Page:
what are contingencies in a real estate transactionBuying a home is an exciting time and there are many questions that a buyer will have during the home buying process. A buyer does not want to make home buying mistakes during the purchase process and it is imperative to consider contingencies.

What is a Contingency?

A contingency in a purchase means that the sale shall be contingent upon certain criteria that have to be met prior to the close of escrow. A contingency is an escape clause that can be utilized with a purchase agreement.

The most common contingencies include a loan contingency, appraisal contingency, and an inspection contingency. However, there can be others including the sale of the buyer’s home which can complicate the transaction. A seller needs to evaluate all terms of a purchase agreement. It is not always just about the price, it is the terms, including the earnest money deposit, length of escrow, down payment, loan and more. A seller is taking a risk that they can “tie” up their house while waiting for a buyer to perform and complete their due diligence to remove these contingencies.

Loan Contingency

A buyer may have a loan contingency which means that the buyer must obtain mortgage financing in order to purchase the home. It is the buyer’s responsibility to act in good faith and diligently provide all information to their lender so the lender can get the buyer approved for the loan.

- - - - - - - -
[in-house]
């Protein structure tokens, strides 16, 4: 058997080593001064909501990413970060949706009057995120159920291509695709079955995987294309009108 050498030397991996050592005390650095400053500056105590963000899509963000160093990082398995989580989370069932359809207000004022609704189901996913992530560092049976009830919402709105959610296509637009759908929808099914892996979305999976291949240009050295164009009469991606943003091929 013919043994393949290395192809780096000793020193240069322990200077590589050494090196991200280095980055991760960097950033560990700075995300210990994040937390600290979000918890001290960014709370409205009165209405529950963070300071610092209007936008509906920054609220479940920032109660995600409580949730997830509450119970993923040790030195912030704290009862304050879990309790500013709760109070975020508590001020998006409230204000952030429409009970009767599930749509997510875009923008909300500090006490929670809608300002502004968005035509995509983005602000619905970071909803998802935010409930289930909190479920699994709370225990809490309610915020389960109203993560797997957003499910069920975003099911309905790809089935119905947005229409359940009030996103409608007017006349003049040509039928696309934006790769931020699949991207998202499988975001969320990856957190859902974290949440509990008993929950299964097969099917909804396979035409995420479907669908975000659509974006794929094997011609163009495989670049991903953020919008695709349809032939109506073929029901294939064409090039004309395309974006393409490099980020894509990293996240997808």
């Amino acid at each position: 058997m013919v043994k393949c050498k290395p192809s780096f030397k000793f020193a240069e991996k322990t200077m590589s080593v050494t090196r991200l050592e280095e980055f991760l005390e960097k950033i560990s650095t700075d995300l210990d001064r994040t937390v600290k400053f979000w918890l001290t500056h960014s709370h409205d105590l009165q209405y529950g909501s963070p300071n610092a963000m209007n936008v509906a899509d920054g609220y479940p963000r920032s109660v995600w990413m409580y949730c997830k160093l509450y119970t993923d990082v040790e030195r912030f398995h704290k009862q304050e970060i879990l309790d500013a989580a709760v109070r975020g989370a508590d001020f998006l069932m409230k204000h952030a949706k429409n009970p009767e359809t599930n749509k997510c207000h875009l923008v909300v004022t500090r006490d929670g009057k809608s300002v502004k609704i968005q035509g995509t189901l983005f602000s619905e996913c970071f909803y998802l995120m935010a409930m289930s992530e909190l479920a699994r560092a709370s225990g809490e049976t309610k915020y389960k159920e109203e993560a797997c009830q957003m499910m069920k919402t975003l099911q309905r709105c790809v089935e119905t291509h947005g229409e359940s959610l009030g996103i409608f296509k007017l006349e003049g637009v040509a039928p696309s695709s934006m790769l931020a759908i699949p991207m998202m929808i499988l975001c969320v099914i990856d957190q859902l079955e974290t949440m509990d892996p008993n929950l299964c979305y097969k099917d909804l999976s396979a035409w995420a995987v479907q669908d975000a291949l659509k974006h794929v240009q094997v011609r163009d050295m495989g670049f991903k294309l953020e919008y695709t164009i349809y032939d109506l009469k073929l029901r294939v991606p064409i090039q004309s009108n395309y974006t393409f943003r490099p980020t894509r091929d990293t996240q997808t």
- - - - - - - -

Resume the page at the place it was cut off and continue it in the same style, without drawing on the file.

There are time limits for contingencies including a loan contingency. That is the reason it is imperative that a buyer should meet with a lender well in advance of making a purchase offer. The time periods for a loan contingency are negotiable, however, the time frames are generally anywhere from 17 to 21 days from acceptance of an offer. Keep in mind that these are “days” after acceptance. A buyer needs to understand that the difference between days and business days and this needs to be discussed with the buyer’s Realtor.

Appraisal Contingency

An appraisal contingency is required if a home buyer is obtaining financing for the home. However, even if a home buyer is paying all cash, the purchase can be subject to an appraisal contingency. An appraiser will come out to the property (this is a buyer expense) and appraise the value of the home. An appraiser will look at recent home sales data, and compare it to recent sales of similar homes in the same neighborhood.

If a home is overpriced and the appraisal does not come in at value (purchase price), then there are a few ways to deal with this problem. The buyer can ask the seller to lower the price to the appraised value, the buyer can bring in cash to cover the shortfall, or the buyer can cancel the contract.

Inspection Contingency

Having a physical home inspection is imperative regardless of age and condition of a home. Even if the home is new construction, it is recommended that an objective 3rd party home inspector inspect the home. A new home may come with a warranty which can cover defects.

A home inspection will uncover items that can be safety items which should be repaired prior to the close of escrow. There can be electrical hazards or plumbing issues. If there has been excessive leaking, then a buyer may want to consider having a mold inspection. A home inspection can trigger other inspections including a roof inspection and more.

Contingency of Purchase or Sale of Buyer’s Property